"Remind me of Stringer."
    "And this over here is the castle. Like the stash. It can move like this, and like this."
    "Dog, stash don't move, man."
    "C'mon, yo, think. How many time we move the stash house this week? Right? And every time we move the stash, we gotta move a little muscle with it, right? To protect it."
    "True, true, you right. All right, what about them little baldheaded bitches right there?"
    "These right here, these are the pawns. They like the soldiers. They move like this, one space forward only. Except when they fight, then it's like this. And they like the front lines, they be out in the field."
    "So how do you get to be the king?"
    "It ain't like that. See, the king stay the king, a'ight? Everything stay who he is. Except for the pawns. Now, if the pawn make it all the way down to the other dude's side, he get to be queen. And like I said, the queen ain't no bitch. She got all the moves."
    "A'ight, so if I make it to the other end, I win."
    "If you catch the other dude's king and trap it, then you win."
    "A'ight, but if I make it to the end, I'm top dog."
    "Nah, yo, it ain't like that. Look, the pawns, man, in the game, they get capped quick. They be out the game early."
    "Unless they some smart-ass pawns."
    And, now, ladies and gentlemen, on the meaning of The Great Gatsby:
    He's saying that the past is always with us. Where we come from, what we go through, how we go thought it all this shit matters. Like at the end of the book, ya know, boats and tides and all. It's like you can change up, right, you can say your somebody new, you can give yourself a whole new story. But, what came first is who you really are and what happened before is what really happened. It don't matter that some fool say he different cuz the things that make you different is what you really do, what u really go through. Like, ya know, all those books in his library. He frontin with all them books, but if you pull one down off the shelf, none of the pages have ever been opened. He got all them books, and he hasn't read nearly one of them. Gatsby, he was who he was, and he did what he did. And cuz he wasn't willing to get real with the story, that shit caught up to him. That's what I think, anyway.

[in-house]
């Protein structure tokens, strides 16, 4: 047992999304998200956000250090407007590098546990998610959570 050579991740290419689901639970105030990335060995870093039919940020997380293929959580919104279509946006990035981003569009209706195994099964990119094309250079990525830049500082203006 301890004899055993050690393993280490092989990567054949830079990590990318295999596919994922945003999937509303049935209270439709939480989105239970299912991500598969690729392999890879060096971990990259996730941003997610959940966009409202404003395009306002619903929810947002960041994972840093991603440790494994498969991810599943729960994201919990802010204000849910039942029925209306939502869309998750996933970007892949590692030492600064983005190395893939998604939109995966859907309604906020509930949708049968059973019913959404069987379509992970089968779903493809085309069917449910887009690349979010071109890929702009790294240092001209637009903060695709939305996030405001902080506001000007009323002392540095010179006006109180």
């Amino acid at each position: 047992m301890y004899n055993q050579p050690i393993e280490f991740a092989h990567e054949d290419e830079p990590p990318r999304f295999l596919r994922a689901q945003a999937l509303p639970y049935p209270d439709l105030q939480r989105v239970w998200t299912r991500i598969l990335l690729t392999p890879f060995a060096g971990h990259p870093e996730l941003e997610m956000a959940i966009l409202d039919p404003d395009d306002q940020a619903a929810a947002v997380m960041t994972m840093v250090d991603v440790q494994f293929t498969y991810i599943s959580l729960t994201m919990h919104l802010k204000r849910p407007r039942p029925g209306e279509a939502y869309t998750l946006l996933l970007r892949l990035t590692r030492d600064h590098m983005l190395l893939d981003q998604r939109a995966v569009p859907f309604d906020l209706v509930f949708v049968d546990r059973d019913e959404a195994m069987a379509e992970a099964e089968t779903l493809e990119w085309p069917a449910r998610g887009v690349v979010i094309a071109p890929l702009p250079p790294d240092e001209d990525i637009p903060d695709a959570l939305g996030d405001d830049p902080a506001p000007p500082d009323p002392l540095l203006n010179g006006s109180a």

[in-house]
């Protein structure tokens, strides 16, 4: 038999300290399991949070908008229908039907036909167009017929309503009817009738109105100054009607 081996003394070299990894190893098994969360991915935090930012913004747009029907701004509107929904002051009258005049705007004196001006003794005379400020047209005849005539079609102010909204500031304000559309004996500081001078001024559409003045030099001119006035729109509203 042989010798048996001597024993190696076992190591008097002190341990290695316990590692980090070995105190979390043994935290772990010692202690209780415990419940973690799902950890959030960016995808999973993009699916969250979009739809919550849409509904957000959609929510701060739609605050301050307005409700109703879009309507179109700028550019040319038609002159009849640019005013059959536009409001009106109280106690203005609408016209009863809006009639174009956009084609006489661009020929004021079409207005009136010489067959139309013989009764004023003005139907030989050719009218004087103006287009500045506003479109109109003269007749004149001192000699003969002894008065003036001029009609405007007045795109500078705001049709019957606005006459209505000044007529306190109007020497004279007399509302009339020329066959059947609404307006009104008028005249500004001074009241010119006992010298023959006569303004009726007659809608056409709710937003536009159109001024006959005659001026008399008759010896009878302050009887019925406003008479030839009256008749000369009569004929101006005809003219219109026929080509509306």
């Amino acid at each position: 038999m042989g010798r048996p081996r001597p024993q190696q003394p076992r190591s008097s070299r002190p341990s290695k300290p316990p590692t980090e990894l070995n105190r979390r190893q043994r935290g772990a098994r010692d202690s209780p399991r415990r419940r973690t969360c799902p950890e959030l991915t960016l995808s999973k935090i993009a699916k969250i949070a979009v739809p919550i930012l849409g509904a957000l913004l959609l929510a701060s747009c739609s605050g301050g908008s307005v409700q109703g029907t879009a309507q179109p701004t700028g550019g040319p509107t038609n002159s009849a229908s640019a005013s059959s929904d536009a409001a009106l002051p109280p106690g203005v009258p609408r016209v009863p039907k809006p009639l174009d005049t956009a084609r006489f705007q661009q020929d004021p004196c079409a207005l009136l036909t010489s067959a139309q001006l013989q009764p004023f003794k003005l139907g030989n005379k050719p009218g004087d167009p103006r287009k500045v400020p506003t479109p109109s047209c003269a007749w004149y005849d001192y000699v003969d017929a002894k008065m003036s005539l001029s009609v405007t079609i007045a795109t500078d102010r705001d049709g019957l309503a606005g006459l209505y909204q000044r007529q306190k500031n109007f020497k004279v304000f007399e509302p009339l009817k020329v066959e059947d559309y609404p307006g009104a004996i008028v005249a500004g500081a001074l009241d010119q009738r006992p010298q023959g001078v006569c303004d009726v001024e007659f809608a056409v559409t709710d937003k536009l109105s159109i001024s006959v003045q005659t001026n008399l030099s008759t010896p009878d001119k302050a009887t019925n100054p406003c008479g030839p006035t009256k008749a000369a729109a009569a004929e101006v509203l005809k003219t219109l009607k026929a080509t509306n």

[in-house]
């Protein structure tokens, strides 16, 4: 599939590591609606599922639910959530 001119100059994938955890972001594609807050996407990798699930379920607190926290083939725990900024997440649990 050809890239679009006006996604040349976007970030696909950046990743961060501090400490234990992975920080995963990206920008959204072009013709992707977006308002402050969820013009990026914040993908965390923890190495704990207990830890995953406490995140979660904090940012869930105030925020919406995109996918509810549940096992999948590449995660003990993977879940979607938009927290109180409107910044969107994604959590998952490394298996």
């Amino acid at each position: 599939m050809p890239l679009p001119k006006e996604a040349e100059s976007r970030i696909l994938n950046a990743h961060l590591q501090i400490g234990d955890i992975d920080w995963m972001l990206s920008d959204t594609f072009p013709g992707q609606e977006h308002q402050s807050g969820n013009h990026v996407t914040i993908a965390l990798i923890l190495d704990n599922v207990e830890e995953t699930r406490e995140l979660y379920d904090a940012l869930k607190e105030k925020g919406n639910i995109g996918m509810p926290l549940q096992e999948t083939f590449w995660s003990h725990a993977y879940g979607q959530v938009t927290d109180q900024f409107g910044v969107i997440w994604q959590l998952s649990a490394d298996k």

As one would expect, liberal critics have just eaten this up. Britain's Guardian gushed: "What makes The Wire truly different is the way drug dealers are characterised. Most shows prefer to simply demonise." Yet in truth The Wire is simply repeating liberalism's oldest and most discredited tropes. Liberal support of black emancipation and the Civil Rights Movement was always premised on the idea of black assimilation and the superficiality of race. Though it might take time and involve significant public investment, liberals fully expected that one day "blackness" would simply disappear as a public phenomenon and with it all of the coarse traits associated with ghetto culture. Classic old-style liberals like theater director Robert Brustein could thus innocently await the day when black actors, liberated from playing servants and mammies, would happily jump aboard interracial Shakespeare productions (with a white actor in the role of Othello, natch).

    And it is exactly such faded, 40-year old product that the "innovative" and "cutting-edge" Wire is still peddling. Scratch beneath the surface of any ghetto kid, allow for the tough exterior and colorful street idiom, and underneath you'll find a potential chess champion, or insightful social critic, or Great Books lover. All of this is about as fresh as a Norman Lear sitcom, and to be frank somewhat embarrassing to non-geriatric "advanced whites" who've grown up on multiculturalism and are acutely aware of the "culturally imperialistic" premises inherent in race-blind liberalism. To show just how hoary The Wire's "innovative" ideas on race are, consider an episode from one of Lear's most popular creations, Diff'rent Strokes. When the show's two young Harlem adoptees are denied admittance to an elitist prep school because of poor test scores, their failure is ultimately attributed to the entrance exam's cultural bias!